You did right to steal her away Milt, and I didn’t hold it against you. But you must know that for a long time it was tough going for us without her.
I believe that Nedra and I always had for each other the highest mutual respect and personal regard. I noted with a certain pleasure that when things around the University got awfully informal and familiar if not disrespectful during the student rebellions of the ‘70s, Nedra still addressed me in public as “Dr. Blackburn.” She had high standards of conduct, all right. The only whiff of suspicion I ever had that I might not have passed muster with Nedra was soon after I took over direction of the Lab. Finding Dr. Keys’s old office too brightly lighted, dun-colored, and cold, I proceeded to put in a table, floor lamps, and throw pillows and had mounted a colorful Ecuadorian wall hanging and framed pastoral scenes above the old leather couch. I thought this created a more comfortable, warm, low-key atmosphere in which to work and receive laboratory guests.
But Nedra peeked in my office one day in my absence and, it was later reported, whispered disapprovingly to our chief secretary: “My, my, that office is getting to look more and more like a boudoir!” (see photograph below) Neither of us really changed our ideas. Good friends and colleagues tolerate each other’s eccentricities. But I confess to turning up my office illumination a couple of notches after I heard about Nedra’s private opprobrium.
I am happy to share today with Milt and his family, and with Nedra’s children Bob and Corrine and their families, this celebration of Nedra’s beautiful life. I also want to express the admiration and gratitude of Nedra’s professional colleagues in Minnesota and around the world, who I represent here today, for the remarkable way that Milt has cared for Nedra over the years of their companionship and in the last years of her worsening confusion. He did the little things so important to her peace of mind. For example, he would dial us, her friends, when she was troubled by the certainty that she had some major work responsibility to accomplish the next day, so that the friend could reassure her that “all was taken care of and she didn’t have to come in to work.” And the bigger things he did, bringing her to conferences in Minnesota and Pennsylvania where the work of the Lab and her role in it was being recognized at major milestones, and where, though she was confused, he would see to it that eventually she understood what was happening and why she was there. And then, finally, how he carried her through her terminal illness that was gratefully short-lived.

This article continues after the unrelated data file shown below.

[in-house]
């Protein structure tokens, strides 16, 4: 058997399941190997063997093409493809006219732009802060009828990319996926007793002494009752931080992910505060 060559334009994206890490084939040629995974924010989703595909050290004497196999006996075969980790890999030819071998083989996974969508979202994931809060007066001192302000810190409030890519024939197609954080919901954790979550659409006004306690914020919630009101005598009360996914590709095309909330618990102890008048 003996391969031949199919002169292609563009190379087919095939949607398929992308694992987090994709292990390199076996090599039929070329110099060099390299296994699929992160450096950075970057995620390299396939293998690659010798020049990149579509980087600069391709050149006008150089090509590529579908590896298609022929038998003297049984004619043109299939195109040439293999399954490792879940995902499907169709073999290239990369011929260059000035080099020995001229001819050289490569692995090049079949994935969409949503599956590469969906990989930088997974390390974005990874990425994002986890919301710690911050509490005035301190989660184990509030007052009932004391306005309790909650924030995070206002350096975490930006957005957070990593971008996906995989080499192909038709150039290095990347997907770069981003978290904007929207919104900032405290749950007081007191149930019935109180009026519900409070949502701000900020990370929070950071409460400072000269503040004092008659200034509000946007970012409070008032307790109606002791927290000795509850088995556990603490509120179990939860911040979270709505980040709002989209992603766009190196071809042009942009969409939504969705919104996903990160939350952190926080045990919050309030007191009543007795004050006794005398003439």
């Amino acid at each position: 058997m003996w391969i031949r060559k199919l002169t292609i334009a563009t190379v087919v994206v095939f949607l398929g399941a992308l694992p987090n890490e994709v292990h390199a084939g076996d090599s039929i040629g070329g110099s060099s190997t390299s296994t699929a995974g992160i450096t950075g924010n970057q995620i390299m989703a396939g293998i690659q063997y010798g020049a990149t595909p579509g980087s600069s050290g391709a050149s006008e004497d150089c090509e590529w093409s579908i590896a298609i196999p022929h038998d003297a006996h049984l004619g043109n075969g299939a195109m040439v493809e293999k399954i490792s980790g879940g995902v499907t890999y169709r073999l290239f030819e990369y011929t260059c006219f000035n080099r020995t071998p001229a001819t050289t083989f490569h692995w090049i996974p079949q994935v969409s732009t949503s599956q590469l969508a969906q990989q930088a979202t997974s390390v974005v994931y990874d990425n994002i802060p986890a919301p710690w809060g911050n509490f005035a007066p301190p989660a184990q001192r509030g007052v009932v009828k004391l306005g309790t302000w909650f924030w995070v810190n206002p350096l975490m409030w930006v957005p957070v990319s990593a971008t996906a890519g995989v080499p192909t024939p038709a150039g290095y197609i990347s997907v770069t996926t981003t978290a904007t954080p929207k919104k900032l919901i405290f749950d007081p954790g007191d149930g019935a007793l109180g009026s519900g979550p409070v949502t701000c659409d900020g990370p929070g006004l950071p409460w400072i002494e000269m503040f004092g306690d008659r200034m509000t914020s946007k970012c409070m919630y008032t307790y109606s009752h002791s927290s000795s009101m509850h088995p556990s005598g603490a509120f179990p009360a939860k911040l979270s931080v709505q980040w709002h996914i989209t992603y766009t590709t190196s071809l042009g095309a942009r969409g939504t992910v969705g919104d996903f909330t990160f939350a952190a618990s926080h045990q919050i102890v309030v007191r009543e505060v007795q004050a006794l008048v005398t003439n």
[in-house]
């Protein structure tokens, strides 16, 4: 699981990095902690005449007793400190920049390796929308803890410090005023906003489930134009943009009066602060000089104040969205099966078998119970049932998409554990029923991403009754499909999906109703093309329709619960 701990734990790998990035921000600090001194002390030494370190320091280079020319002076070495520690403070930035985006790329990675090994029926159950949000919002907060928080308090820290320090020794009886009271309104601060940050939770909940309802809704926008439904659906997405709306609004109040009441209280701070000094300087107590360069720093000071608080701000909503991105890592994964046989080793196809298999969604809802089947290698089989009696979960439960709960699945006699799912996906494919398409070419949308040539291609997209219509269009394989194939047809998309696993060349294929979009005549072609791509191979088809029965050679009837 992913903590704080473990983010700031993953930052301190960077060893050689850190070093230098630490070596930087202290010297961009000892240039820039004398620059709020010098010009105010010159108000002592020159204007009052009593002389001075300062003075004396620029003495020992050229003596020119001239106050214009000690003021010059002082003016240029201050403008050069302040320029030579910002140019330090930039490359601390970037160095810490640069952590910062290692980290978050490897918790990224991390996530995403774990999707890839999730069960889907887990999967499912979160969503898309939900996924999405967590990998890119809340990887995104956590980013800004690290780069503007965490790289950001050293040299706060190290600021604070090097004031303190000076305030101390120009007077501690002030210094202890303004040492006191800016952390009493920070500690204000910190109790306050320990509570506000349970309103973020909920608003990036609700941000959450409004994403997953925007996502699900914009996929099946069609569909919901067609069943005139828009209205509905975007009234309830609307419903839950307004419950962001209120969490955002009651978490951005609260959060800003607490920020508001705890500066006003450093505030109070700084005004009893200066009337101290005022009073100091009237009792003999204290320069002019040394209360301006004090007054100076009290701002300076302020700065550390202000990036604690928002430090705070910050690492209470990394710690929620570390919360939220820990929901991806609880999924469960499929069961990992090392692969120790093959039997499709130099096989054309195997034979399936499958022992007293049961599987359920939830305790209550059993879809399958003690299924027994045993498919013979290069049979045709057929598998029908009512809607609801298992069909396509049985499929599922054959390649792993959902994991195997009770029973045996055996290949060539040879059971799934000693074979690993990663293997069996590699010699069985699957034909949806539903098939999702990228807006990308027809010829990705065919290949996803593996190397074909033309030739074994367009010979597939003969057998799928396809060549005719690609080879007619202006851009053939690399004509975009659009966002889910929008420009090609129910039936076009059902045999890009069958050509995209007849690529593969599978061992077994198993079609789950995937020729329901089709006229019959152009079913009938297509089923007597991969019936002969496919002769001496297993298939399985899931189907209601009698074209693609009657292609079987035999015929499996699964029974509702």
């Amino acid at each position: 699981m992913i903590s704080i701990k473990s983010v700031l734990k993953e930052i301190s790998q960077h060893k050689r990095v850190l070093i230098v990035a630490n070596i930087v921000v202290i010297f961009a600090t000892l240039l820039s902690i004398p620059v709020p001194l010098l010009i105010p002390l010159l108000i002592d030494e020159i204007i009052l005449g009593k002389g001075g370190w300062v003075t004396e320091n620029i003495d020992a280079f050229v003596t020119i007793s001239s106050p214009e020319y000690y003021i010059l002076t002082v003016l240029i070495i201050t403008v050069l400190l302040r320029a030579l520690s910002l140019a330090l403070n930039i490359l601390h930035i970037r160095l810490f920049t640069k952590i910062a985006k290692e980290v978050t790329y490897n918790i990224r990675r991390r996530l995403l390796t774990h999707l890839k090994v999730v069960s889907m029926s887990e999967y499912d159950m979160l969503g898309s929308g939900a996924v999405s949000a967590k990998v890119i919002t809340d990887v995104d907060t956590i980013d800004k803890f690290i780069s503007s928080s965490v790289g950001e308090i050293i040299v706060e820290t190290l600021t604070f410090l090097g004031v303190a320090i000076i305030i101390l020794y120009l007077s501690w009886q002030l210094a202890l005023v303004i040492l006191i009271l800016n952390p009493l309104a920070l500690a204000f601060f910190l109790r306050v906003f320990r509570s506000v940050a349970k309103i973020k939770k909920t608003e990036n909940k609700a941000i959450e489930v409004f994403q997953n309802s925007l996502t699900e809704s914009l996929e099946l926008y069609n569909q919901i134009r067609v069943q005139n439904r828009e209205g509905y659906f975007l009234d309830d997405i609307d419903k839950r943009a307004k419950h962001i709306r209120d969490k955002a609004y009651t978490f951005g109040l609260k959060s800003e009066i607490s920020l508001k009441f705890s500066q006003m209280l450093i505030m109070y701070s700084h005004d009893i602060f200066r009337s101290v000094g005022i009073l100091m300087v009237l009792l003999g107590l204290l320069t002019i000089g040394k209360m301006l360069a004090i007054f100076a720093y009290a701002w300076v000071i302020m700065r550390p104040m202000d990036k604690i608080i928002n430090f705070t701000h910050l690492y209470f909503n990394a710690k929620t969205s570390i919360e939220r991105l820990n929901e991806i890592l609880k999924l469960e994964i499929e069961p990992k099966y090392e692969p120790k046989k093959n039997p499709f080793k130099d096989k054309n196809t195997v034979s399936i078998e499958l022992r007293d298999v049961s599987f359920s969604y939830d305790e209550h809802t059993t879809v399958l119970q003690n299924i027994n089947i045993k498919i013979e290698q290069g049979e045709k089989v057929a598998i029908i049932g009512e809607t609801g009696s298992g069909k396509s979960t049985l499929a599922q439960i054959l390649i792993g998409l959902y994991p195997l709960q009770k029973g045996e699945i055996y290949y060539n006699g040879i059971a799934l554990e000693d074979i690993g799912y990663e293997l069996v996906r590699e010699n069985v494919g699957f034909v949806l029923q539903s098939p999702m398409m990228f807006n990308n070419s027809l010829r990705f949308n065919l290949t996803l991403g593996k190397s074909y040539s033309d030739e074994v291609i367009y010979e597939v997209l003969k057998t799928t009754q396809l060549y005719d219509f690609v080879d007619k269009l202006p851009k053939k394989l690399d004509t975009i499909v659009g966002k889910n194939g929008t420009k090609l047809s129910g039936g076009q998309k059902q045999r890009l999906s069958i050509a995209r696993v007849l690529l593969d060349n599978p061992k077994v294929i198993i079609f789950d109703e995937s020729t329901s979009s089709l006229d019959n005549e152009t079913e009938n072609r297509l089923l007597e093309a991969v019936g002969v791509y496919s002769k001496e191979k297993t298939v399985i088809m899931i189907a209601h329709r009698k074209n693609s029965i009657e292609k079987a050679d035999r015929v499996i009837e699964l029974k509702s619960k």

Nedra was admired and respected in her profession, just as she was adored in her personal life. She was truly a good person. Her goodness was quiet and unpretentious and flowed from the heart. Yet, when one made some attempt to acknowledge her goodness, she was embarrassed, protesting that she was simply doing what was right or fair — doing what had to be done.
The new Lab director’s office-boudoir?